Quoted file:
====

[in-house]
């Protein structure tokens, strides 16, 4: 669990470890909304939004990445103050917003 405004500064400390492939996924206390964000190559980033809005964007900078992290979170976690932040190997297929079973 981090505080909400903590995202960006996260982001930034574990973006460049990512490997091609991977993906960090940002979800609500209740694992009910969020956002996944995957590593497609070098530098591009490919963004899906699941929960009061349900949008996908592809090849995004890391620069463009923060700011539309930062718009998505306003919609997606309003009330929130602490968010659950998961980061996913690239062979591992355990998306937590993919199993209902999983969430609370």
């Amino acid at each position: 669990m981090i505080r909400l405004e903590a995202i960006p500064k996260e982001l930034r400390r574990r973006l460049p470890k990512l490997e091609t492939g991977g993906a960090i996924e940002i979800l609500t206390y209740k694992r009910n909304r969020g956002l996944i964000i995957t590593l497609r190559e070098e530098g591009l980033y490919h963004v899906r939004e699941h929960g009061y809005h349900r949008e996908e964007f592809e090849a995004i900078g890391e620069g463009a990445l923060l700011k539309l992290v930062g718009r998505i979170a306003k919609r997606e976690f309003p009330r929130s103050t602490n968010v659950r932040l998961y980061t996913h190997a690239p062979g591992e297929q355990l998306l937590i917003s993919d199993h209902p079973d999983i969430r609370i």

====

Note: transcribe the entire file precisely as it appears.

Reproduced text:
[in-house]
């Protein structure tokens, strides 16, 4: 669990470890909304939004990445103050917003 405004500064400390492939996924206390964000190559980033809005964007900078992290979170976690932040190997297929079973 981090505080909400903590995202960006996260982001930034574990973006460049990512490997091609991977993906960090940002979800609500209740694992009910969020956002996944995957590593497609070098530098591009490919963004899906699941929960009061349900949008996908592809090849995004890391620069463009923060700011539309930062718009998505306003919609997606309003009330929130602490968010659950998961980061996913690239062979591992355990998306937590993919199993209902999983969430609370």
């Amino acid at each position: 669990m981090i505080r909400l405004e903590a995202i960006p500064k996260e982001l930034r400390r574990r973006l460049p470890k990512l490997e091609t492939g991977g993906a960090i996924e940002i979800l609500t206390y209740k694992r009910n909304r969020g956002l996944i964000i995957t590593l497609r190559e070098e530098g591009l980033y490919h963004v899906r939004e699941h929960g009061y809005h349900r949008e996908e964007f592809e090849a995004i900078g890391e620069g463009a990445l923060l700011k539309l992290v930062g718009r998505i979170a306003k919609r997606e976690f309003p009330r929130s103050t602490n968010v659950r932040l998961y980061t996913h190997a690239p062979g591992e297929q355990l998306l937590i917003s993919d199993h209902p079973d999983i969430r609370i």